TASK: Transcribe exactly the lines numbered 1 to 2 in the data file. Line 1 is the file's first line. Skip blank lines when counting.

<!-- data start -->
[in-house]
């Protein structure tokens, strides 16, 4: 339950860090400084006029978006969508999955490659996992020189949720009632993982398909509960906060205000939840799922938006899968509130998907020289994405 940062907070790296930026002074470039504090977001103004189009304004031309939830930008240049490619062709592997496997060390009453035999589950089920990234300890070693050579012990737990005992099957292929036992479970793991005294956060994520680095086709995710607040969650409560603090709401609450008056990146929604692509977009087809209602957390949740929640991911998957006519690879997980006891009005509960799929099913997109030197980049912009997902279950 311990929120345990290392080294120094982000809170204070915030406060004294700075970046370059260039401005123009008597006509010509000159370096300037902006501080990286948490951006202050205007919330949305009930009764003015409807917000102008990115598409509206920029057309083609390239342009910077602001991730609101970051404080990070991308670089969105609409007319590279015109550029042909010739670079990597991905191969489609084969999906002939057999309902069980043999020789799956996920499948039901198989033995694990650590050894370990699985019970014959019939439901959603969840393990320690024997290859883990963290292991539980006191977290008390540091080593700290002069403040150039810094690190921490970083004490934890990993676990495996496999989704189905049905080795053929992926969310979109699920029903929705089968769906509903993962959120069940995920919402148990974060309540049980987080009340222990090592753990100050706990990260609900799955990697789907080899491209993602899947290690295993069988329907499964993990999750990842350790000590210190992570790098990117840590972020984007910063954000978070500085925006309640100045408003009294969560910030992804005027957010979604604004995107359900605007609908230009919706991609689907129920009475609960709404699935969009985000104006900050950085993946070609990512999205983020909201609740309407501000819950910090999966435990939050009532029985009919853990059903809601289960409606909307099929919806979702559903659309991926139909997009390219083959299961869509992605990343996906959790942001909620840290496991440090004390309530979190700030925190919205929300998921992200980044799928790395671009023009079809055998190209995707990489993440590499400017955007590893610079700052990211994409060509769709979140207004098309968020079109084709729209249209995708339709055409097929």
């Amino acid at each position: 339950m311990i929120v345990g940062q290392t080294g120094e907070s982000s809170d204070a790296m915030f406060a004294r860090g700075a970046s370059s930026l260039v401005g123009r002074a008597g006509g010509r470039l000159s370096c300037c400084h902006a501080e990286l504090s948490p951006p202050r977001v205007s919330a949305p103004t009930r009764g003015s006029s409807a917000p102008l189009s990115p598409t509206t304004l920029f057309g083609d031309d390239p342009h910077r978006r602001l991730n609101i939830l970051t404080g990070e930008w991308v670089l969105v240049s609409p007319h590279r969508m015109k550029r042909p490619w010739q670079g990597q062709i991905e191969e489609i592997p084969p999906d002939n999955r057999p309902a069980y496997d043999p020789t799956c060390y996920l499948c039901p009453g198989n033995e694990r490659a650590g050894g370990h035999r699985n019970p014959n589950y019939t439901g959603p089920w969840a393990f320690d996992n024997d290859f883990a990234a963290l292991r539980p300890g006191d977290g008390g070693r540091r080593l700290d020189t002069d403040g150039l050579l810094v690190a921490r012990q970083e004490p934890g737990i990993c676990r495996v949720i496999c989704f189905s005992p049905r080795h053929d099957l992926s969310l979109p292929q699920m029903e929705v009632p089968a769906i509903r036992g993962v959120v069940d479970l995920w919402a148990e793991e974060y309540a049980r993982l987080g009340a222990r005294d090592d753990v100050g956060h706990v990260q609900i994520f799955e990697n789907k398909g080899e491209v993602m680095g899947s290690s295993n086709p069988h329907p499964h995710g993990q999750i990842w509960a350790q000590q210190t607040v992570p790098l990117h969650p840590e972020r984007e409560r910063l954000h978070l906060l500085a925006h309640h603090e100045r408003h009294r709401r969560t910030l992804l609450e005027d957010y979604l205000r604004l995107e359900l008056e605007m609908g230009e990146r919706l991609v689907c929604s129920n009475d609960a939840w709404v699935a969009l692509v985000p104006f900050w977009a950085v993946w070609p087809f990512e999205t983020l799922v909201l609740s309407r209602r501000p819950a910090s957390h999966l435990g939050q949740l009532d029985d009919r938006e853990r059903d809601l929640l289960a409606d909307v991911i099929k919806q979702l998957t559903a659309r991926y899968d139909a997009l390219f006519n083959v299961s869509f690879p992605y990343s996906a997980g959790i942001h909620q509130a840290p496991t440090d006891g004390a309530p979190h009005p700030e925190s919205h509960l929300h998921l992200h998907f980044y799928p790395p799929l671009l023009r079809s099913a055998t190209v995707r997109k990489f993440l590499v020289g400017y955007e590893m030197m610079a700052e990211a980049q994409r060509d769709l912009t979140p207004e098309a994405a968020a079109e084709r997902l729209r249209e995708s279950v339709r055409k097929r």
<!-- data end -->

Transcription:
[in-house]
């Protein structure tokens, strides 16, 4: 339950860090400084006029978006969508999955490659996992020189949720009632993982398909509960906060205000939840799922938006899968509130998907020289994405 940062907070790296930026002074470039504090977001103004189009304004031309939830930008240049490619062709592997496997060390009453035999589950089920990234300890070693050579012990737990005992099957292929036992479970793991005294956060994520680095086709995710607040969650409560603090709401609450008056990146929604692509977009087809209602957390949740929640991911998957006519690879997980006891009005509960799929099913997109030197980049912009997902279950 311990929120345990290392080294120094982000809170204070915030406060004294700075970046370059260039401005123009008597006509010509000159370096300037902006501080990286948490951006202050205007919330949305009930009764003015409807917000102008990115598409509206920029057309083609390239342009910077602001991730609101970051404080990070991308670089969105609409007319590279015109550029042909010739670079990597991905191969489609084969999906002939057999309902069980043999020789799956996920499948039901198989033995694990650590050894370990699985019970014959019939439901959603969840393990320690024997290859883990963290292991539980006191977290008390540091080593700290002069403040150039810094690190921490970083004490934890990993676990495996496999989704189905049905080795053929992926969310979109699920029903929705089968769906509903993962959120069940995920919402148990974060309540049980987080009340222990090592753990100050706990990260609900799955990697789907080899491209993602899947290690295993069988329907499964993990999750990842350790000590210190992570790098990117840590972020984007910063954000978070500085925006309640100045408003009294969560910030992804005027957010979604604004995107359900605007609908230009919706991609689907129920009475609960709404699935969009985000104006900050950085993946070609990512999205983020909201609740309407501000819950910090999966435990939050009532029985009919853990059903809601289960409606909307099929919806979702559903659309991926139909997009390219083959299961869509992605990343996906959790942001909620840290496991440090004390309530979190700030925190919205929300998921992200980044799928790395671009023009079809055998190209995707990489993440590499400017955007590893610079700052990211994409060509769709979140207004098309968020079109084709729209249209995708339709055409097929």